Call Us at (440) 442-5437

Q: How often should a child see the dentist?
A: The American Academy of Pediatric Dentistry recommends a dental check-up at least twice a year for most children. Some children need more frequent dental visits because of increased risk of tooth decay, unusual growth patterns or poor oral hygiene. Your pediatric dentist will let you know the best appointment schedule for your child.

Q: Why visit the dentist twice a year when my child has never had a cavity?
A: Regular dental visits help your child stay cavity-free. Teeth cleanings remove debris that build up on the teeth, irritate the gums and cause decay. Fluoride treatments renew the fluoride content in the enamel, strengthening teeth and preventing cavities. Hygiene instructions improve your child’s brushing and flossing, leading to cleaner teeth and healthier gums.

Q: What happens in a dental check-up?
A: Dr. Robbins will review your child’s medical and dental history. He or she will gently examine your child’s teeth, oral tissues, and jaws. The teeth will be cleaned and polished, followed by the application of a fluoride.

Q: Will X-rays be taken at every appointment?

A: No. In general, children need X-rays more often than adults. Their mouths grow and change rapidly. They are more susceptible to tooth decay than adults. The American Academy of Pediatric Dentistry recommends X-ray examinations every six months for children with a high risk of tooth decay. Children with a low risk of tooth decay require X-rays once a year. Dr. Robbins is particularly careful to minimize the exposure of child patients to radiation, which is why our office only uses digital X-rays.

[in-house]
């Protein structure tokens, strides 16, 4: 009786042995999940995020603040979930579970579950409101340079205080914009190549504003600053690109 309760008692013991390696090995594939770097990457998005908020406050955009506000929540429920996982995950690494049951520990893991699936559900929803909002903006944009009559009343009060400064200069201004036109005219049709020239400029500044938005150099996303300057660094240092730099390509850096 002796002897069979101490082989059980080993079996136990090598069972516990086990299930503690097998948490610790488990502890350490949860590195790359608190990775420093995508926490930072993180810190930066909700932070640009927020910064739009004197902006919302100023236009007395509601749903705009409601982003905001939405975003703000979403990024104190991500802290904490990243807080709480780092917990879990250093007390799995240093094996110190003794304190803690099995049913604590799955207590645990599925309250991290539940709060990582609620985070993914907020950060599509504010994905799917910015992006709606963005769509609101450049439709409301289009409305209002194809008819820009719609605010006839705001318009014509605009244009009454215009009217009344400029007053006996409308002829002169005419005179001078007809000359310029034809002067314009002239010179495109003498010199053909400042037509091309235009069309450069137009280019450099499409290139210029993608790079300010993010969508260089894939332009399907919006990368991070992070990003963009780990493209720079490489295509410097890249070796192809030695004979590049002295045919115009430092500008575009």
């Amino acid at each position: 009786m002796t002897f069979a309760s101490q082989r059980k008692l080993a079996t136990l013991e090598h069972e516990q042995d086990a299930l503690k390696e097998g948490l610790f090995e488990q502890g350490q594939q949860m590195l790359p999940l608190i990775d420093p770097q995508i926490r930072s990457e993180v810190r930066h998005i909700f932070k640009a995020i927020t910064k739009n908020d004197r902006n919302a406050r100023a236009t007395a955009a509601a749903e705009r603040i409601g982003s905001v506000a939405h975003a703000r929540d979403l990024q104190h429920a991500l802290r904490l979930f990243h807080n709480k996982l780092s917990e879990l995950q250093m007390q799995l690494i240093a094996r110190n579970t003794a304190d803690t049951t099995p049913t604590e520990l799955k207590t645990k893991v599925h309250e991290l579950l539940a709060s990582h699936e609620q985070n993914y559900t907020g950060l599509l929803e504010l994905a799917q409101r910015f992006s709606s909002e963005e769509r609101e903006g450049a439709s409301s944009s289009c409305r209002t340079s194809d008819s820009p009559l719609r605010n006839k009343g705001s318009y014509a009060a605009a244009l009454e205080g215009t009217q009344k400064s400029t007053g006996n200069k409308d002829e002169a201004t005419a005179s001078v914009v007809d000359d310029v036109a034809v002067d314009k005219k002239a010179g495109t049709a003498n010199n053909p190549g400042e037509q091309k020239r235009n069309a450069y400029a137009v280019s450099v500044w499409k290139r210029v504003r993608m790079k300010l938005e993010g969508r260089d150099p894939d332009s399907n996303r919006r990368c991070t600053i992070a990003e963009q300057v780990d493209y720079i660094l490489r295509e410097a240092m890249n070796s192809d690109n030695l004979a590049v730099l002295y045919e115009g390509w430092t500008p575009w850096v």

Q: How can I help my child enjoy good dental health?

A: The following steps will help your child be part of the cavity-free generation:

  • Beware of frequent snacking/optimal diet
  • Brush effectively twice a day with a fluoride toothpaste
  • Floss once a day
  • Have sealants applied when appropriate
  • Seek regular dental check-ups
  • Assure proper fluoride through drinking water, fluoride products or fluoride supplements

Q: What are sealants?
A: Sealants protect the grooved and pitted surfaces of the teeth, especially the chewing surfaces of back teeth where most cavities in children are found. Made of clear or shaded resin, sealants are applied to the teeth to help keep them cavity-free. They are placed on 6 year and 12 year molars regularly, and other teeth as necessary.

Information taken from the guidelines of the American Academy of Pediatric Dentistry (